Japan Geoscience Union Meeting 2015

Presentation information


Symbol H (Human Geosciences) » H-CG Complex & General

[H-CG35] Interdisciplinary approach to earth's changing surface

Wed. May 27, 2015 9:15 AM - 10:45 AM 105 (1F)

Convener:*Naofumi Yamaguchi(Center for Water Environment Studies, Ibaraki University), Hajime Naruse(Department of Geology and Mineralogy, Graduate School of Science, Kyoto University), Koji Seike(Atmosphere and Ocean Research Institute, University of Tokyo), Hideko Takayanagi(Institute of Geology and Paleontology, Graduate School of Science, Tohoku University), Masayuki Ikeda(Shizuoka University), Chair:Naofumi Yamaguchi(Center for Water Environment Studies, Ibaraki University)

10:15 AM - 10:30 AM

[HCG35-05] Variation of source rock assemblage recorded in the Tokiguchi Porcelain Clay Formation

Nozomi HATANO1, *Kohki YOSHIDA2, Eiji SASAO3, Yoshiko ADACHI4, Hideki IWANO5, Toru DANHARA5 (1.Division of Science and Technology, Graduated School of Shinshu University, 2.Department of Geology, Shinshu University, 3.Japan Atomic Energy Agency, 4.Faculty of Science, Niigata University, 5.Kyoto Fission-Track Co.Ltd)

The Miocene Tokiguchi Porcelain Clay Formation consists mainly of muddy sediments, which were deposited in the tectonical controlled small inland basin in the southern part of the Gifu Prefecture, central Japan (Nakayama and Todo Collaborative Research Group, 1989). The depositional age of the formation is designated to Middle Miocene (approximately 10 Ma) on the basis of the yielding of Penus trifolia (Miki, 1939) and radiometric ages of tuffaceous sediments (Yoshida et al., 1997).
The sedimentological studies after 1980's revealed the depositional environments and detail of the sedimentary basin (ex. Nakayama and Todo Collaborative Research Group, 1989). Recently, paleosol horizons are reported from this formation (Hatano and Yoshida, 2014).
This research focuses the U-Pb radiometric ages of detrital zircon grains in the sandy sediments in this formation in order to clarify the provenance variations by radiometric ages. Additionally bulk rock assemblage of the hinterland was estimated by the REE chemical composition of the muddy sediments to search the source rock assemblage. The detrital zircon grains were sampled from Hishiya and Nakayama Mines, which are separated into 1 km distance, in Tajimi and Toki Cities respectively. As a result, the zircon grains sampled from the Hishiya Mine mainly indicate 70- 80 Ma, accompanied with zircons showing 200, 1700, 1900 Ma, while the zircons from the Nakayama Mine concentrate mainly 12-15 Ma with small amount of zircons in 1700, 1800 and 2900 Ma. REE composition of the muddy sediments indicates various source rocks in the hinterland including basic, intermediate and felsic rocks.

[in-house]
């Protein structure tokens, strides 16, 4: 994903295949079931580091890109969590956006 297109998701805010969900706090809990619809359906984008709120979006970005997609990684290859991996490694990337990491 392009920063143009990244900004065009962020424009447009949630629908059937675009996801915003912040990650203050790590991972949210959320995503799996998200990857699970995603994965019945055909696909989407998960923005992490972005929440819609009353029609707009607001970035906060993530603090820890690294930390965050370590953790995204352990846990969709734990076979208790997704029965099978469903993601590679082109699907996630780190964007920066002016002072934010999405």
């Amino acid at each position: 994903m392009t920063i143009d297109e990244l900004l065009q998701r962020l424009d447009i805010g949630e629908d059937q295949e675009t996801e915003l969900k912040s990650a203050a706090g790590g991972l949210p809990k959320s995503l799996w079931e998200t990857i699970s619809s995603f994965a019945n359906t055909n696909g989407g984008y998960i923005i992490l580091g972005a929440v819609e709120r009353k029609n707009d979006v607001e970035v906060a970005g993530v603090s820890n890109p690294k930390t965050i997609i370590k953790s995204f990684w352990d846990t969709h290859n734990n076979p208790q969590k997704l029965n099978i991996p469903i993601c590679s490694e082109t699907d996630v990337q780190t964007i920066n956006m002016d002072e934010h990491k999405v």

The Late Cretaceous-Early Paleogene radiometric ages were reported from the basement igneous rocks, Inagawa Granite (56- 86Ma; Shibata et al., 1962; Suzuki and Adachi, 1998), Toki Granite (68-72Ma; Shibata and Ishihara, 1979; Suzuki and Adachi, 1998), Nohi Rhyolite (58-85Ma; Yamada and Koido, 2005), distributed around the sedimentary basin of the Tokiguchi Porcelain Clay Formation. Also the detrital zircons yielding Early-Middle Miocene ages are reported from the Early-Middle Miocene Mizunami Group (Sasao et al., 2006, 2011). Thus, the zircon group showing 70-80 Ma is interpreted to be originate from basement rocks. The group with 11-15 Ma zircons was possibly derived the Mizunami Group sediments. The zircon grains with Archaean - Proterozoic ages imply the derivation from the Jurassic Mino Terrane.
Though the Tokiguchi Porcelain Clay Formation in above two mines were deposited in the same sedimentary basin, the age assemblage of detrital zircons shows significant difference which implies provenance variation. Also REE geochemistry is indicative of various source rock assemblage in the hinterland. These permit an inference that the change of river catchment area and interfingering deposition by the different river discharge made the difference of provenance records.
This study was carried out under a contract with METI (Ministry of Economy, Trade and Industry) as part of its R&D supporting program for developing geological disposal technology.

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